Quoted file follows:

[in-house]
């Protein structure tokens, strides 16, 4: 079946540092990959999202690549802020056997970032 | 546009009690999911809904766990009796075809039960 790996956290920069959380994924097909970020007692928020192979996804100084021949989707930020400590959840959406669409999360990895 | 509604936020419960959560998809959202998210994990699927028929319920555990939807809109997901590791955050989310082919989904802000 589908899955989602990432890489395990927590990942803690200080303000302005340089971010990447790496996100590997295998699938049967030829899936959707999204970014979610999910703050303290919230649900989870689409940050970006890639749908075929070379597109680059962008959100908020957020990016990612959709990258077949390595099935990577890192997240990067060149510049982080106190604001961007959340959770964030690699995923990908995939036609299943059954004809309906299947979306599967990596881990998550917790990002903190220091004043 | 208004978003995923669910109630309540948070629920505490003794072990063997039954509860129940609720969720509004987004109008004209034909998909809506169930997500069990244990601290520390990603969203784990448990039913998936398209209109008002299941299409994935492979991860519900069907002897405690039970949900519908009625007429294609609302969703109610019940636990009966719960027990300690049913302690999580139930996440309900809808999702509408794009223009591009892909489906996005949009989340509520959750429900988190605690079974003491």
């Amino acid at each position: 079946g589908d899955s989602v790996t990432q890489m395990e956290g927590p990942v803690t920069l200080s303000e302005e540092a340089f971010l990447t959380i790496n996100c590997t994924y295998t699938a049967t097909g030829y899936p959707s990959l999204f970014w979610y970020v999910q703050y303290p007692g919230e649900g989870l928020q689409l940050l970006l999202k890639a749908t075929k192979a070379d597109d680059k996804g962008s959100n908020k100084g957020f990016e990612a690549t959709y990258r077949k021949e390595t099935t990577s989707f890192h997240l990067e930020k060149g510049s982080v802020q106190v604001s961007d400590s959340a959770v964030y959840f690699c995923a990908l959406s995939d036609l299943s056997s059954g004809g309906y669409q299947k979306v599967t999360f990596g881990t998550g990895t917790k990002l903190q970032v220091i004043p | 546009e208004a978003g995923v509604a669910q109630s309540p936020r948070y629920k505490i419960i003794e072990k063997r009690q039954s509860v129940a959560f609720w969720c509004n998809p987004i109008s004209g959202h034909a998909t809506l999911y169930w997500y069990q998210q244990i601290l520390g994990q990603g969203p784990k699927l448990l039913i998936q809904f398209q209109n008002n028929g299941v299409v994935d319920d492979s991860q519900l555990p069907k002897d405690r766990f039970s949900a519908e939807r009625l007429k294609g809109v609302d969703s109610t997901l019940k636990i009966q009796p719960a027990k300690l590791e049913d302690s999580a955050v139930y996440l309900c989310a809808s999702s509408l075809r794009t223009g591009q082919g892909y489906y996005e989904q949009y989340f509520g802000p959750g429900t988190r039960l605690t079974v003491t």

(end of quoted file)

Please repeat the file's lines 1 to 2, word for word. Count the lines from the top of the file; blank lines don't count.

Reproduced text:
[in-house]
């Protein structure tokens, strides 16, 4: 079946540092990959999202690549802020056997970032 | 546009009690999911809904766990009796075809039960 790996956290920069959380994924097909970020007692928020192979996804100084021949989707930020400590959840959406669409999360990895 | 509604936020419960959560998809959202998210994990699927028929319920555990939807809109997901590791955050989310082919989904802000 589908899955989602990432890489395990927590990942803690200080303000302005340089971010990447790496996100590997295998699938049967030829899936959707999204970014979610999910703050303290919230649900989870689409940050970006890639749908075929070379597109680059962008959100908020957020990016990612959709990258077949390595099935990577890192997240990067060149510049982080106190604001961007959340959770964030690699995923990908995939036609299943059954004809309906299947979306599967990596881990998550917790990002903190220091004043 | 208004978003995923669910109630309540948070629920505490003794072990063997039954509860129940609720969720509004987004109008004209034909998909809506169930997500069990244990601290520390990603969203784990448990039913998936398209209109008002299941299409994935492979991860519900069907002897405690039970949900519908009625007429294609609302969703109610019940636990009966719960027990300690049913302690999580139930996440309900809808999702509408794009223009591009892909489906996005949009989340509520959750429900988190605690079974003491």